How Privacy legislation affects the writing of references

In Alberta, private sector employers are free to provide and give references without obtaining consent of the employee in question. That said, employers are still limited to only providing (or soliciting) information which is directly related to the employment relationship, and which is reasonable for the purposes of determining eligibility for employment.

For employers in the public sector, or federally regulated employers (including most employers in the three northern territories), the rules with respect to references are different. Generally, consent is required from the employee before providing or seeking a reference. As with private sector employers, even when an employee has consented to an employer providing or seeking a reference, the shared information should be limited to information directly related to the employment relationship.

This difference between private and public/federally regulated employers sometimes affects the ability of an employer in the private sector to obtain a reference from a prospective employee's prior employer. As such, it is a good practice to get consent to seek references from all prospective employees during the application process. That way, employers will not need to take time to later seek consents if they are required.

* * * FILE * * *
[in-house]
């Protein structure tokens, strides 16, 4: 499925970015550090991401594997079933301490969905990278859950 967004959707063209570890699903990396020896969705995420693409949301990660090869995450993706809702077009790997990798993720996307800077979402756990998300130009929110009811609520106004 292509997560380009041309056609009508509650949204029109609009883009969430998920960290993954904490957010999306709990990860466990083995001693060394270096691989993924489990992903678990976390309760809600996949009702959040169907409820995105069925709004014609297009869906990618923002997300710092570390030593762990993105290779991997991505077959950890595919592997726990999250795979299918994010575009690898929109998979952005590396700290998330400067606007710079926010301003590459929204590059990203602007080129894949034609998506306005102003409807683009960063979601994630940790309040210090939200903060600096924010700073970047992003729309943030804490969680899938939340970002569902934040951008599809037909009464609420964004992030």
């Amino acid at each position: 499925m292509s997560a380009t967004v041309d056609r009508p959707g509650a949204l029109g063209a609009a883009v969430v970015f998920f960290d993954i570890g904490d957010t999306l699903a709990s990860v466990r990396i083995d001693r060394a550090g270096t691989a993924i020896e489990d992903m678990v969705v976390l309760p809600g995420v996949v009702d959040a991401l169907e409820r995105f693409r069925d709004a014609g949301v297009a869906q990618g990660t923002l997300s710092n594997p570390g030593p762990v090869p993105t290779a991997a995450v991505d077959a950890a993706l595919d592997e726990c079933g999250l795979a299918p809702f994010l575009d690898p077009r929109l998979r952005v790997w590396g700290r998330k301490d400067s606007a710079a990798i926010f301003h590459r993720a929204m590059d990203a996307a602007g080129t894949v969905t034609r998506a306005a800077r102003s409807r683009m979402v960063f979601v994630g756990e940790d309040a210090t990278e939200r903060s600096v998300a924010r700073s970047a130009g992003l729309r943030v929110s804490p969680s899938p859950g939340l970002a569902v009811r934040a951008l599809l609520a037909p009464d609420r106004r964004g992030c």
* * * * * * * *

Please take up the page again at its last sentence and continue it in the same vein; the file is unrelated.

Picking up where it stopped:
Privacy legislation may also affect whether a reference is confidential. A reference is personal information of the subject of the reference. If the referee does not specifically identify that the reference is intended to be confidential, it is possible that the employee may be entitled to access any written version or written notes of it. In some circumstances, it is possible that even explicitly confidential references may be available to the employee.

It is important to remember that any personal information which is collected should be destroyed when it is no longer required. As such, you should consider destroying collected reference information once any limitation period for an employee seeking to challenge the refusal to hire has expired.

Conclusion

If an employer is going to give references, it should have a policy, or standardized reference process. A policy helps to ensure consistency. A policy may also help an employer avoid liability in a case where a reference is given by someone not authorized to do so, and which is not in keeping with the employer's policy.